It was natural for a Greek speaker of Aristotle’s time to call these traits, which make a thing do its work well, the ‘‘virtues’’ of a thing of that sort.The relevant Greek word is arete, which means broadly any sort of excellence or distinctive power. In Aristotle’s time, the term would be applied freely to instruments, natural substances, and domestic animals – not simply to human beings. If you were going into battle, for instance, you would seek a horse with ‘‘virtue,’’ in order to draw a chariot that had ‘‘virtue,’’ made of materials that had the relevant ‘‘virtues.’’ The term connoted strength and success, as also did the Latin term virtus. Our English word, too, in its origin had similar connotations. Something of this original significance is still preserved in such idioms as ‘‘in virtue of’’: ‘‘The knife cuts in virtue of its sharpness.Because the Greek, arete, could be applied in this wide-ranging way but it is no longer natural to use our word ‘‘virtue’’ in this way, some commentators recommend that arete ¯ be translated instead as ‘‘excellence.’’ The term ‘‘excellence’’ makes it clear at once that arete ¯ is not a specifically moral term, and that it has something to do with distinction and special achievement. Yet it could be said, as against this, that it is likewise unnatural for us to use ‘‘excellence’’ to refer to such traits as generosity and justice. And, as I said, the English term ‘‘virtue’’ is not lacking in suggestions of strength and power. My own view is that it is better to try to reclaim the word ‘‘virtue,’’ restoring it in part to its earlier meaning, by deliberately retaining the word in discussions of Greek ethics – keeping in mind all along what the term actually means.
we do not blush to translate arete as "virtue" in all its appearances, despite the fact that it is easy in Greek to speak of the arete of an eye or a horse and despite the somewhat stodgy, perhaps even slightly Victorian, sound of virtue.Arete, one can say provisionally, "both brings that of which it is the arete into a good condition and causes the work belonging to that thing to be done well"; it is the chief characteristic of a given type of thing at its peak that also permits or promotes that peak. When Aristotle speaks of the arete of a human being, then, be it in action or in thinking, he does not have in mind the idiosyncratic, let alone relativistic, excellence ("flourishing") peculiar to this or that individual. To the contrary, Aristotle argues that there are eleven and only eleven moral aretai character- istic of human beings who act as they ought to act; those human beings with the aretai are "serious"; those without them, "base" or "corrupt" or even "wicked." Hence virtue.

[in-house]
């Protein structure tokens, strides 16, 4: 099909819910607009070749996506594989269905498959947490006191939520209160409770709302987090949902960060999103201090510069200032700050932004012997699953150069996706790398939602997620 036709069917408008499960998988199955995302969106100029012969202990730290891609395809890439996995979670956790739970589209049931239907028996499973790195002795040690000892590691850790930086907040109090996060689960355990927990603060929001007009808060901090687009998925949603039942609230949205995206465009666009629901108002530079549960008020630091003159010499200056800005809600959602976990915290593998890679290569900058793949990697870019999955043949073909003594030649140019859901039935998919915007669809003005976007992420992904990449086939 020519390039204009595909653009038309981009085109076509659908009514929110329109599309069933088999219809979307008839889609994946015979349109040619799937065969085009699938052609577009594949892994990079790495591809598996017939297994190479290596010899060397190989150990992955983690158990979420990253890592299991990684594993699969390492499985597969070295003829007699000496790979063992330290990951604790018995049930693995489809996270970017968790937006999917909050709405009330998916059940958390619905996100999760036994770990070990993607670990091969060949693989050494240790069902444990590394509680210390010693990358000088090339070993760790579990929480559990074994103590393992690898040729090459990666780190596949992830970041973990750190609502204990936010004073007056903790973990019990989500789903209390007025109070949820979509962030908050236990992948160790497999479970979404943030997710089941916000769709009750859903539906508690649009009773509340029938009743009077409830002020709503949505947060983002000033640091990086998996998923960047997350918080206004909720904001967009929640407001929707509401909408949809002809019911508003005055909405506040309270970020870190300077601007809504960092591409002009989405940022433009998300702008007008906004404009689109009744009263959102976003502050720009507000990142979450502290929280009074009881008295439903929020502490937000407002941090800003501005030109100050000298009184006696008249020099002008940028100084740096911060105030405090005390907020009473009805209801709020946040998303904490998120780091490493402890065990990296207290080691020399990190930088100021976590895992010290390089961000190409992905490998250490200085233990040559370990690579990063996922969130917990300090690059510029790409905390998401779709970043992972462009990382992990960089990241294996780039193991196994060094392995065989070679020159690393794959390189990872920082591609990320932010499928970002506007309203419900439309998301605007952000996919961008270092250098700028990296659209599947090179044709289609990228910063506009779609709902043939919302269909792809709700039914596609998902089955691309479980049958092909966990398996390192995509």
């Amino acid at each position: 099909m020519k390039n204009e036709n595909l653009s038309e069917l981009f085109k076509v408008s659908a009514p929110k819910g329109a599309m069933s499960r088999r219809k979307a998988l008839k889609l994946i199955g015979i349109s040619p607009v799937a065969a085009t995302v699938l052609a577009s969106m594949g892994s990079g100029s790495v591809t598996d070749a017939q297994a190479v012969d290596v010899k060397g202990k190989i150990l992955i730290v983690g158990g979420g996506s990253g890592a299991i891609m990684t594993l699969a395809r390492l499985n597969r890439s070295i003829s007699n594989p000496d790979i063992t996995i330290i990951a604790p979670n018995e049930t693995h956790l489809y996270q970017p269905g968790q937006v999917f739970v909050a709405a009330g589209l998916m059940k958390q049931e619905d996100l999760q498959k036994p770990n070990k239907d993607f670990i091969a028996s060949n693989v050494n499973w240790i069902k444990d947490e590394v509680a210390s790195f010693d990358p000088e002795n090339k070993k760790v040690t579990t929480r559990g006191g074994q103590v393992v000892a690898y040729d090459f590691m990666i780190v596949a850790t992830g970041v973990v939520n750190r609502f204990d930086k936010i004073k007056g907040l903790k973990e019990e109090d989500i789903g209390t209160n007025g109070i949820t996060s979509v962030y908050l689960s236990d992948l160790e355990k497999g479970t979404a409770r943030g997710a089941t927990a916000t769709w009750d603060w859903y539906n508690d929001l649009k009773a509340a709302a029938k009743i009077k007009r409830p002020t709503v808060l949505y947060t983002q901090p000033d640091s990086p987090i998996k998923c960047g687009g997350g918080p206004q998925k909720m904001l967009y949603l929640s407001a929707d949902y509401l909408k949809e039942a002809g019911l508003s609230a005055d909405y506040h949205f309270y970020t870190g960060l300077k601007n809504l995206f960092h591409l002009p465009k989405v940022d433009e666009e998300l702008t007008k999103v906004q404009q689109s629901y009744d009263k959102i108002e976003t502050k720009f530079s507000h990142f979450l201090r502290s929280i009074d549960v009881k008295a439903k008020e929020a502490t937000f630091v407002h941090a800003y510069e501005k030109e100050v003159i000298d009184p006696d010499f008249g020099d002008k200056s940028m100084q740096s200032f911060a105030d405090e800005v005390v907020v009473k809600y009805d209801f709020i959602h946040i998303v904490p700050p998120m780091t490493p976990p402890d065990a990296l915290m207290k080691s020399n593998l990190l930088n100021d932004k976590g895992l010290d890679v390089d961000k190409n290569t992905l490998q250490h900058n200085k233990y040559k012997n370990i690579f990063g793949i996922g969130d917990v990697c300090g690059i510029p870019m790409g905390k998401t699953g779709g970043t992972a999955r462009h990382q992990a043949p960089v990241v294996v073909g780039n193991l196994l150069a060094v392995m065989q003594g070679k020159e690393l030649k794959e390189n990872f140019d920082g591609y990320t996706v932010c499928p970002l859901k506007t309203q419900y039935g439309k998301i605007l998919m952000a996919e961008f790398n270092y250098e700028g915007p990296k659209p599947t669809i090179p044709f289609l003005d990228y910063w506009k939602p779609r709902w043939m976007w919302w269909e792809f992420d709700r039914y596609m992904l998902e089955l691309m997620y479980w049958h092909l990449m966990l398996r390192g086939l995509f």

in his dialogue Protagoras Plato puts into the mouth of Protagoras an excellent defense of the view that the young can be given a good moral and political education just as they can be given a good education in mathematics, and the only way Socrates can attack it is in terms of his own theory that ‘virtue is knowledge’. But the only philosophers who have ever attempted to defend this extravagant view were Socrates and Plato themselves; its weaknesses were rapidly pointed out by Aristotle, with his careful distinction, in the Nicomachean Ethics, between moral and intellectual virtues, and it has never seemed convincing since.It should, however, be pointed out that the claim seems much less extravagant once it is made clear that arete was heard by Greeks as an ‘efficiency’ word as well as a word for ‘virtue’, and that epistasthai served frequently to indicate knowledge ‘how’. In a word, efficiency in the sphere of action is know-how in the sphere of action (and who would ever deny that efficiency is or involves know-how?).
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